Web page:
It would be hard not to notice the unusually well-disciplined communications offensive by Fed officials since the turn of the year with the well telegraphed messaging of “patience” on rates policy and “flexibility” on the last legs of their balance sheet normalization efforts.
There is, of course, far more nuance and risk management calculations — those “cross currents” of risks — shadowing these twin tracks of rates and balance sheet policies. And importantly, underpinning the Fed efforts to regain control of the twin tracks of its policy narrative possible is an almost transformative Committee consensus view on the dynamics of the inflation process, an understanding that now assumes a more expectations-driven, inertial or “muted” inflation across the near forecast.
Four main takeaways:
*** On rates, the inflation no-show removed the explicit bias to tighten, but there is, for now, no lean-to ease either: it is still near impossible to find a Fed official who expects this year’s slowing growth to downshift into recession. It would, in fact, be more accurate to frame the FOMC stance as an implicit bias to tighten, in that the higher probability for the next rate move is still up not down. And while we expect the March rate dot plots to flatten across the three-year projections, there is still likely to be a modest upward trajectory, including a single rate hike this year. ***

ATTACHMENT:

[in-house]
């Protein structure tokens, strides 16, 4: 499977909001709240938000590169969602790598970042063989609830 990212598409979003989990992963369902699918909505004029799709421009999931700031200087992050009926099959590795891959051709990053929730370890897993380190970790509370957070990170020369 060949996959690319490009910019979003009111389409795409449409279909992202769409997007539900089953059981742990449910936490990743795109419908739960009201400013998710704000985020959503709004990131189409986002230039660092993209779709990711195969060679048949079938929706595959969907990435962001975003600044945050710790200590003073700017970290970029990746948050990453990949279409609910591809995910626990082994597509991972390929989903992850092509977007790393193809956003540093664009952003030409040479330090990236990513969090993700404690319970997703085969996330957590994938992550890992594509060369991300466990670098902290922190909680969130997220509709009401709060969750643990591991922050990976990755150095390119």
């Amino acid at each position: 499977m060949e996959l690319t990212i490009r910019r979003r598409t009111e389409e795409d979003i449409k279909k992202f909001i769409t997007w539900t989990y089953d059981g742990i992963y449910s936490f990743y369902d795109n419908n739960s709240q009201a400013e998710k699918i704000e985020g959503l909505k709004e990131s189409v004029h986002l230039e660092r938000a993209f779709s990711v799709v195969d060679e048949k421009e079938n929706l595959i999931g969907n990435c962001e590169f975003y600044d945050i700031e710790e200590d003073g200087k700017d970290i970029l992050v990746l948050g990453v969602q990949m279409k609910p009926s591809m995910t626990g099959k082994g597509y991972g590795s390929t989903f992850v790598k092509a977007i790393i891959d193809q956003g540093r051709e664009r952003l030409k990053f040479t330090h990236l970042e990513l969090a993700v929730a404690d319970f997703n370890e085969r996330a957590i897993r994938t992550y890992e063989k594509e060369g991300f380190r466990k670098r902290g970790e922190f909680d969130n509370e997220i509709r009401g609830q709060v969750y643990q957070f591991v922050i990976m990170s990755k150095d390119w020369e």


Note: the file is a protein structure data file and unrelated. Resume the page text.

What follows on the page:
*** That said, the current stance could still turn on a proverbial dime and the bar to that “next” rate hike is fairly high: the Fed’s reaction function is no longer pre-emptively driven by further falls in unemployment or stronger wage growth, but instead a lagged response to clear evidence of upward trend inflation or a sustained rise in inflation expectations. With near term inflation so muted, the Fed’s “patient” stance aims to guard against costly though low odds downside risk, and to coax anxious markets away from what could become self-fulfilling recession expectations. ***
*** On the balance sheet, the inertial inflation is essentially freeing the FOMC to double down on its normalization plans, and the December messaging misfires added a sense of urgency to a quicker than expected consensus in January, including: the adoption of a floor system as the operating framework going forward, and a “large” balance sheet with reserves somewhere near the $1 trillion mark. The Committee, in principle, also agreed on the merits of slowing the pace of capped assets run-offs to probe for where the reserve demand curve starts to steepen. ***
*** We now expect a second statement to update their progress at the March meeting, or in May at the latest, on the target terminal size of the balance sheet and level of reserves, as well as a timeline and scale to the tapered asset run-off. The current capped run-off would put the reserves at around the $1.25 trillion mark by October; but depending on the new pace of the taper, and how soon it would start — the Fed intends at least a three-month forewarning to prepare the markets – it could push the end to the balance sheet normalization to the turn of the year or early 2020. ***